Podcasts are quickly growing as one of the most popular online storytelling mediums. One genre that has developed (thank the book gods) are ones that inspire, encourage, and inform you about the ins and outs of the writing world and help jumpstart your creativity. Below, I’ve compiled six amazing podcasts for writers who hope to one day share their creations with the world—or maybe even just their closest friends. These podcasts share everything from ways to make that story just a little extra special to the best ways to get a story published, giving you insider tips and tricks for whatever writing journey you’re on. I encourage you to check these ones out anywhere you get your podcasts (Spotify, Apple Podcasts, and Google Podcasts, just to name a few), and to explore what other book-ish podcasts are out there.
88 Cups of Tea—Yin Chang.88 Cups of Tea is a great podcast if you’re looking for that “just sat down with my friend that gives the best advice while drinking a relaxing chamomile tea” vibe. I recommend this podcast for anyone who is looking to find out more about crafting advice, lifestyle habits that nurture creativity, and overcoming rejections in a gentle, encouraging delivery. This nurturing and supportive environment is great for any writer that might be scared to take that first step into the writing community. Don’t worry, the host Yin Chang will be delighted to have you, and already has a cup of tea waiting.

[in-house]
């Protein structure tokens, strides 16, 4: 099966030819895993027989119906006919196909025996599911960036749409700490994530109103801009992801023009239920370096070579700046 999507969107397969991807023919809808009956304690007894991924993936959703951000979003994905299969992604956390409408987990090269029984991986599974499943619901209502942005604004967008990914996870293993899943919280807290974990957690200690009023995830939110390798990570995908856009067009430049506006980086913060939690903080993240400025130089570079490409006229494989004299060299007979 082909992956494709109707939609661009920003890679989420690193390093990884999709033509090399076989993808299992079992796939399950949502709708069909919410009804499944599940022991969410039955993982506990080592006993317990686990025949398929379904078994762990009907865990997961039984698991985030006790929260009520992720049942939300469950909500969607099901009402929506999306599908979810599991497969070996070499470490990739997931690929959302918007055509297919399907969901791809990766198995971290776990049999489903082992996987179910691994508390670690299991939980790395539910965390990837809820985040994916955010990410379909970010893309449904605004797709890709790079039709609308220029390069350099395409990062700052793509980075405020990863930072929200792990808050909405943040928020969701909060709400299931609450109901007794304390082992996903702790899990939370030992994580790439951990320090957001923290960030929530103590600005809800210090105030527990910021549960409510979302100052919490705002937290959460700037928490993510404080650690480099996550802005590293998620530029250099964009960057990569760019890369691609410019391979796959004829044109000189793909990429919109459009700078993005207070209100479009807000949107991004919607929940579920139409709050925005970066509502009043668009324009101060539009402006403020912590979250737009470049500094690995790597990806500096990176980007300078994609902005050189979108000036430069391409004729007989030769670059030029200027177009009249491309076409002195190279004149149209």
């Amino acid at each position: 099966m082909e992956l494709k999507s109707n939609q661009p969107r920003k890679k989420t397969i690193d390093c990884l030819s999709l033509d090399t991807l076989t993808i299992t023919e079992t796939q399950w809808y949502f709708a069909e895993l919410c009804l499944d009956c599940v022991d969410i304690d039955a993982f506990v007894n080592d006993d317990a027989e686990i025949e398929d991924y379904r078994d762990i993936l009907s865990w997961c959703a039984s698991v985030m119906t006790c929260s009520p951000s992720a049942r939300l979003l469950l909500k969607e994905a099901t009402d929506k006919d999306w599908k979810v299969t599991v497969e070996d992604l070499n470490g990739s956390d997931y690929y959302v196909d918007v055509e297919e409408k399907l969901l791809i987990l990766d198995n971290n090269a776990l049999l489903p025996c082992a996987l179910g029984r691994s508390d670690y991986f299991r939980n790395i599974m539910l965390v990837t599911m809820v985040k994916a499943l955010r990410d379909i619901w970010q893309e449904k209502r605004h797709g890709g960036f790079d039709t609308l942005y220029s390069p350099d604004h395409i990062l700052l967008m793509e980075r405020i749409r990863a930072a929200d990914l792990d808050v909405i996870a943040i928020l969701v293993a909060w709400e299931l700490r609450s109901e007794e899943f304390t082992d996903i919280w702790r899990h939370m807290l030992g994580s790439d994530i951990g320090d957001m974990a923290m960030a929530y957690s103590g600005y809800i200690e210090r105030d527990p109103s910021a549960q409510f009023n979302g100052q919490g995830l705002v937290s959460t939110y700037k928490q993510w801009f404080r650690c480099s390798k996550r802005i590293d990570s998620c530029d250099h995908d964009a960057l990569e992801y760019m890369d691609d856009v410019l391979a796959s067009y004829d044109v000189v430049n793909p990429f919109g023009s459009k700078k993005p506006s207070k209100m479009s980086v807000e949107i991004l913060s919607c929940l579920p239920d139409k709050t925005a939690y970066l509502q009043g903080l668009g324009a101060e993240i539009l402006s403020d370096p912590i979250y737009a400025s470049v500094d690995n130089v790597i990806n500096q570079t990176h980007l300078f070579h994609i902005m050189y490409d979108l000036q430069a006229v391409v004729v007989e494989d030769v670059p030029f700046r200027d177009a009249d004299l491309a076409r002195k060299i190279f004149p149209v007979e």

Write or Die—Claribel A. Ortega and Kat Cho. If you’re more of a tough-love-gets-the-job-done kind of a person, the Write or Die Podcast hosted by authors Claribel A. Ortega and Kat Cho will definitely push you outside your writing comfort zone by spilling all of the dirty, insider secrets of what it actually takes to become an author. The authors take you through the many challenges of what it takes to get published—time, energy, thousands of rejections, and many, many tears. However, they also talk about how many authors pushed through that and are now living their dreams. This podcast answers the question: Do you have what it takes to become an author?
Pub(lishing) Crawl—Various Authors. Pub(lishing) Crawl is led by a group of authors and industry professionals who dive deep into all things “reading, writing, books, and booze.” You get an insider perspective on industry secrets such as crafting a pitch, characters, publishing relationships, and many other techniques that publishers are specifically looking for. You know how you’re supposed to do a crazy amount of research on the company you want to work for? This podcast takes all the guesswork of knowing what publishers want and simply tell you the nitty-gritty inner workings of publishing companies.